Wednesday, June 29, 2016

Alpine Mountain Days 2016

We only participate in six shows a years and so when the Alpine Mountain Days Show comes around we try to be extra prepared. It’s the biggest show we sell at and while not juried it does draw a large crowd. This year’s crowd mix of locals and tourists was the largest the show has ever attracted.
The setup was on Thursday and of course it took us several tries to get the side curtains on right. We only use the canopy tent for two shows a year so it’s no surprise we have a little confusion. We were in the same spot as the last two years adjacent to the food venders.
On Friday the show started at noon and not a lot happened as Fridays show is usually a pretty slow day. Still people stopped by and many said they would come back which usually means you will never see them again. We did have a few sales and we did have a good start for the first day.
Saturday morning arrived and it didn’t take long before the crowd grew. Friends stopped by to ask us to identify their rocks and collections, and we always welcome that as it lets us meet local rock hounds and see what local rocks are waiting to be found.
One person brought us a doorstop that his mother had found in Minnesota. It was about a five-pound piece of a reddish amber and we both drooled at its beauty. Another showed us her agate collection. but this time they were all locally collected, and a young lady proudly showed us the river rocks she had painstakingly pried from the local river gravels!
Tourists from China pointed at our labeled jade as I had looked up the Chinese symbols for jade and added it to the case. One Chinese tourist showed me pictures of his rock collection and even though we couldn’t understand a word we both said we both understood each other’s love of agates.
The sales were steady but not record breaking and that’s what happens at our shows. Our pendants, rings, bracelets and fossils were the most expensive items for sale in their categories and you really need the right people to stop by.
We aren’t just selling jewelry we are selling stories and we can tell the story of each stone. I was a geology instructor for thirty years and Renita worked at a coal mine so we have fifty-five years in the rock business. We have also been collecting, working stone and making jewelry for the past eight years and so we have lots of stories to tell, (too often the other venders have no idea of the name of the rock they are selling).
Sunday morning was another perfect day with the temperatures in the seventies and little wind. Not much happened at first but by noon the crowd arrived and we were busy for most of the afternoon. The show finally closed and Renita continued selling as I packed everything up.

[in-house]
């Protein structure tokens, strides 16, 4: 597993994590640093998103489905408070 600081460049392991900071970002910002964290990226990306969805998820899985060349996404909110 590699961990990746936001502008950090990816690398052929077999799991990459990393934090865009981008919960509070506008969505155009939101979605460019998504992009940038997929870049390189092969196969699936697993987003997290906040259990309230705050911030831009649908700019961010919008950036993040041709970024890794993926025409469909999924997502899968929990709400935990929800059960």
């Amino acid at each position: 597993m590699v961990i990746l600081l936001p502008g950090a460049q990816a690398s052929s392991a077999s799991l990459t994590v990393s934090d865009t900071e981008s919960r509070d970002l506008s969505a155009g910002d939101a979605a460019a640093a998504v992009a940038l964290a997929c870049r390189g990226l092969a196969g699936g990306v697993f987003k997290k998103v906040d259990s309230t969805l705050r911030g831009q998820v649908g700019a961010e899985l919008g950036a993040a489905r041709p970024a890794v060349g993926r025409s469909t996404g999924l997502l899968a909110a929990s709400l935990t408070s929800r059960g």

It had been a great show and not just in sales. More important to us we had met many new people who also had a love of rock hounding and their passion and stories inspired us. We are collectors first and love what we do. When you retire be sure to find a new passion or continue a life-long one, if you do you will never grow bored and you will find out that the days are two short! Clear skies

Tuesday, June 21, 2016

Fishing Salt Creek, Bonneville Cut Throats and Mountain Whitefish

We have been very busy getting ready fro our summer show season. So its been a while since I last wrote an entry. I have been concentrating learning how to work opals, Koroit Boulder Opals and Opalized Canadian Ammolites. Renita has been making her kumihimo braided necklaces and we both will be ready for our biggest show of the year.
So when George and Val returned from their Colorado hay ranch, ( George is 82 and Val 69 and they had both been bucking bails from their first hay cutting), they asked us to join them and go fly fishing. I hesitated a bit but luckily agreed. The rivers had been muddy but the small Salt Creek had cleared a bit and was fishable.
Packing a lunch we headed over the pass stopping at our favorite walk in spot. The land here is private but Wyoming Game and fish has an agreement that allows fisher people access to the stream. As we set up I asked George and Val what they were going to use and of course George was going to opt for nymphs while Val was going to start with her dries. I decided to put on a dry, an orange stimulator with a dropper fly.
With high hopes I hurried to my favorite spot and made repeated casts but all to no avail. I next tried a parachute dry and then a royal wolf but again I didn't have any takers. I looked back and saw George set the hook on a nice fish and so I changed to nymphs.
As I cast along an undercut bank I missed two fish. It usually takes mne a while to set the hook properly and so I started zero fro two. seeing some fish rising to a hatch I changed back to a parachute and missed a nice rise before setting the hook on a small but feisty cut throat.
A little further up stream I had a nice fish take an elk caddis and gently fought the fish in before releasing it back to its home. I didn't have any more takers and so I returned to the truck where Renita was setting out our lunch. She wasn't fishing as she is taking a strong medicine and cant do anything strenuous so she had actually brought her kumihimo.
George and Val had beaten me to the car and George was all smiles as he told me he had caught and released fifteen fish. Val had been blanked on her dries and the trash talking was on as George told us we need to change to wet flies, (wet flies sink and so you have to use a strike indicator to see when you have a bite.